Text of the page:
Treasury urged to adopt new public service pensions discount rate

HM Treasury has been urged to consider a new way of flexing the rate of public service pension increases to reflect economic growth, following its consultation on proposed changes to the public service cost control mechanism and discount rate methodology.

The consultation sought views on the methodology used to set the Scape discount rate, which is used in the valuation of unfunded public service pension schemes to set employer contribution rates and has been in place since 2011.

In response, the Association of Consulting Actuaries (ACA) warned that whatever method is used, the resulting assumptions will "almost inevitably either over-estimate or under-estimate the true cost of paying these pensions for future generations of taxpayers".

"The underlying reason is that the pensions are linked with inflation and not to future economic growth, which is the driving force of our economy’s ability to pay these pensions," ACA pensions in public services committee chair, Bart Huby, explained.

Given this, the ACA outlined a “fairer way” of dealing with the issue by changing the way unfunded public service pensions are increased from inflation to economic growth, which would meet the key objectives of the exercise, in particular inter-generational fairness and risk control.

In addition to this, Huby explained that if the economy grows faster than anticipated, the pensions for public servants would increase faster than inflation, whilst if the economy grows slower than expected then pension increases would be lower than inflation.

He continued: “Importantly, public servants would still receive a defined benefit pension based on their service and earnings, something which is now very rare in the private sector.

"Changing the way their pensions increase to be linked to economic growth would make the cost of these pensions more sustainable. Tackling the underlying pensions would be more effective than looking to the technical model used to set discount rates."

ACA has also responded to a second HMT consultation, which sought views on proposed changes to the cost control mechanism, suggesting that any changes made to the Scape methodology are also reflected in the proposed economic check “as it is so key to the level of employer contributions paid in the unfunded pension schemes”.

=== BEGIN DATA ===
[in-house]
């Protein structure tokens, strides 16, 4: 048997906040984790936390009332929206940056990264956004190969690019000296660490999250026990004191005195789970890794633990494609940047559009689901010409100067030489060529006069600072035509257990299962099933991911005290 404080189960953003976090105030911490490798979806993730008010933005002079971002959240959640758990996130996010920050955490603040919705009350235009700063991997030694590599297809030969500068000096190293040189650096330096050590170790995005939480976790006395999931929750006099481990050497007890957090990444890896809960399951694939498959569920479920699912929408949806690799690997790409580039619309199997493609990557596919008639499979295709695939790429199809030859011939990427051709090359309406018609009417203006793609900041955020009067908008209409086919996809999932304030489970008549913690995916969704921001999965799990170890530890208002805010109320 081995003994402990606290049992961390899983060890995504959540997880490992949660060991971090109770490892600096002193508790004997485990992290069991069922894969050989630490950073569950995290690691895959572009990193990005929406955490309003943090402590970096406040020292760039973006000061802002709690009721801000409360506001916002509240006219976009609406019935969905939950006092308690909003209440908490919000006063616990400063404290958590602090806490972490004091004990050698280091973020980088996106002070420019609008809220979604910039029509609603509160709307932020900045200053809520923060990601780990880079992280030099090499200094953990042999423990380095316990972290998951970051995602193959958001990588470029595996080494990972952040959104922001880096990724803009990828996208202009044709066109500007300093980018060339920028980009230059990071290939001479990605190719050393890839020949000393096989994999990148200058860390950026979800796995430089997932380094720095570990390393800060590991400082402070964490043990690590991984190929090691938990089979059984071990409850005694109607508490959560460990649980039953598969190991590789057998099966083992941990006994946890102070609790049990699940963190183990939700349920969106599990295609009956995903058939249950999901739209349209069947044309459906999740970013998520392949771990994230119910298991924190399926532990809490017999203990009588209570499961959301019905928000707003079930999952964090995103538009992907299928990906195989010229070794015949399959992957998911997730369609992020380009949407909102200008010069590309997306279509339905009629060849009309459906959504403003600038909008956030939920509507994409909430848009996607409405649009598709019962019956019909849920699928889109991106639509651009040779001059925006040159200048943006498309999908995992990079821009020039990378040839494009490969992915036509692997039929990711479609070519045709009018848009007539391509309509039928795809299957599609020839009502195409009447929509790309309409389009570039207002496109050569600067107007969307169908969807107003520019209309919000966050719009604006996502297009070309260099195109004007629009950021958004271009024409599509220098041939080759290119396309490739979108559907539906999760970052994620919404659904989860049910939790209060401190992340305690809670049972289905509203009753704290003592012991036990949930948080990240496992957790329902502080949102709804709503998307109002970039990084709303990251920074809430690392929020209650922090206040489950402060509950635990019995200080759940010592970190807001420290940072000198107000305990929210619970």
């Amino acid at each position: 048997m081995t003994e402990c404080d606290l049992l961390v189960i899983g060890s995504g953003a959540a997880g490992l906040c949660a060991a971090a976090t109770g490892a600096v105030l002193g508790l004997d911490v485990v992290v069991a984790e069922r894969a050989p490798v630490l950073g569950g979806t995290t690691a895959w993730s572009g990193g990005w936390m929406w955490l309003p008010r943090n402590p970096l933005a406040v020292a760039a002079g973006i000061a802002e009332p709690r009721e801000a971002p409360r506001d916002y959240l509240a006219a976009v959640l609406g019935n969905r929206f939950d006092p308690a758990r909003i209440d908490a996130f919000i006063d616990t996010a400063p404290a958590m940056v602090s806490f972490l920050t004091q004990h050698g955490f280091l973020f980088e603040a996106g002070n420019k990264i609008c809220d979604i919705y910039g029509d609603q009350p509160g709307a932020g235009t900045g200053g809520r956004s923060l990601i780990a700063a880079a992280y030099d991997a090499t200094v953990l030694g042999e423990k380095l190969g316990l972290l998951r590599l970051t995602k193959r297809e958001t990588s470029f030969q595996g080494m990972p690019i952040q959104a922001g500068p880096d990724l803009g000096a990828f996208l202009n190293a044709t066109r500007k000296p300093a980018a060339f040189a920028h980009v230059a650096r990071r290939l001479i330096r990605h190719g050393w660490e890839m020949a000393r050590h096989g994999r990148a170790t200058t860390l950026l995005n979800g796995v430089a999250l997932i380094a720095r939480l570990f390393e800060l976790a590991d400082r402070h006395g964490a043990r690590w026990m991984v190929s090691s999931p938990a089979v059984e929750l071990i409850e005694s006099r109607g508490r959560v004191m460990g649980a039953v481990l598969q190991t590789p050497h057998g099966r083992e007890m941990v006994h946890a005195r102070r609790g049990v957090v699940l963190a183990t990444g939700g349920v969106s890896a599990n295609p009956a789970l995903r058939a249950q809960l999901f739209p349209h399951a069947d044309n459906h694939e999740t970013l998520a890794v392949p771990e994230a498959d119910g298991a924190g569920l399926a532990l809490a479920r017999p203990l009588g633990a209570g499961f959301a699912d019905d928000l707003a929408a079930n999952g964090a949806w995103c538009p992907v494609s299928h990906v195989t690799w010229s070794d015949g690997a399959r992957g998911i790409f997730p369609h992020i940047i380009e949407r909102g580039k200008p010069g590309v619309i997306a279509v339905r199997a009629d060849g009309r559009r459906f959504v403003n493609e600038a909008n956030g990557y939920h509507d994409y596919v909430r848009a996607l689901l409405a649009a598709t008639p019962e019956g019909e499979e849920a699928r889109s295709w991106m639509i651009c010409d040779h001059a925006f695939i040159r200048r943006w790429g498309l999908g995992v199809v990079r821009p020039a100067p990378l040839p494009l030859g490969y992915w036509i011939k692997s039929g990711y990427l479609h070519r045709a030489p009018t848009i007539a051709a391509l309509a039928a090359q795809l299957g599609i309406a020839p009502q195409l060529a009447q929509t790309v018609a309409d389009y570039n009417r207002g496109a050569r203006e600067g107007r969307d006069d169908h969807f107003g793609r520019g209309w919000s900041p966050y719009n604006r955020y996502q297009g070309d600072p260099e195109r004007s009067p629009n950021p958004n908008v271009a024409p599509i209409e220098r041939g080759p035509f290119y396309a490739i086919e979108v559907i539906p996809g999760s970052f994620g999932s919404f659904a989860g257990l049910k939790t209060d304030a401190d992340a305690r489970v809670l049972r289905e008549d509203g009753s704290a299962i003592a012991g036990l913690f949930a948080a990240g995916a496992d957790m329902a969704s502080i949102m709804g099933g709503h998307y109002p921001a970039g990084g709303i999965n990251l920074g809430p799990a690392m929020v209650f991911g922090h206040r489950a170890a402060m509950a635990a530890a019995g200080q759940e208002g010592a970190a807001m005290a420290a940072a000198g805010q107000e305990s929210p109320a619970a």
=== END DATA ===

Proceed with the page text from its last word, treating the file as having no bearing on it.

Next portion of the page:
The consultation on the cost control mechanism was launched following a report from the Government Actuary's Department (Gad), which concluded that the mechanism needs to take into account more of the factors affecting the cost of providing a pension to protect taxpayers.

In light of concerns highlighted, the government was seeking views on three proposed changes to the mechanism, all of which were recommended by Gad's report and aim to help establish a fairer balance of risk between taxpayers and scheme members.

In its response, the ACA agreed that the government should bear the full risk on legacy schemes and not seek to share those risks with the future workforce.

However, it said that the case has not been sufficiently made for the choice of a reformed scheme design over a future service only decision, and that the consultation had not considered if the assumptions adopted for the baseline costing for the cost
management process were or are appropriate.

"With the benefit of hindsight and the opportunity to review the cost sharing mechanism at this time, given developments in longevity and cost constraints impacting public service pay awards, we believe an opportunity is being missed to review those assumptions and reaffirm that they are best estimate," its response said.

Furthermore, responding to proposals to widen the corridor, whilst ACA agreed that stability was desirable, it warned that this could result in a step change to benefits when the corridor is breached, stating that there should be a balance between stability of the
frequency of change of benefits and the stability of the level of benefits.

Hymans Robertson, however, welcomed the proposed changes to the mechanism and the stability they could bring to future cost cap valuation results, with head of LGPS valuations, Robert Bilton, stating that the ‘economic check’ in particular will help to reduce the potential for ‘perverse’ results to occur.

“The check should make it less likely that we will see a recurrence of the situation where benefit improvements are proposed at the same time as contribution rate increases from the 2016 actuarial valuations,” he stated.

“To achieve an even stronger result we believe the government could go one stage further and introduce a qualitative review of the raw results from the mechanism.

"This would provide a ‘common sense’ check on what is otherwise a very objective and formulaic process. The governance arrangements and stakeholders involved in such a review would need careful thought.”

Bilton also agreed that the Scape discount rate should not be used for Local Government Pension Scheme (LGPS) funds, explaining that whilst basing the Scape rate on UK GDP may be a good measure for unfunded public service schemes, the funded LGPS has a "significant level of investment in overseas markets, and across a broad range of asset classes".

“We would prefer that the LGPS cost control mechanism uses a discount rate which reflects the expected return from the overall asset allocation of LGPS funds,” he concluded.

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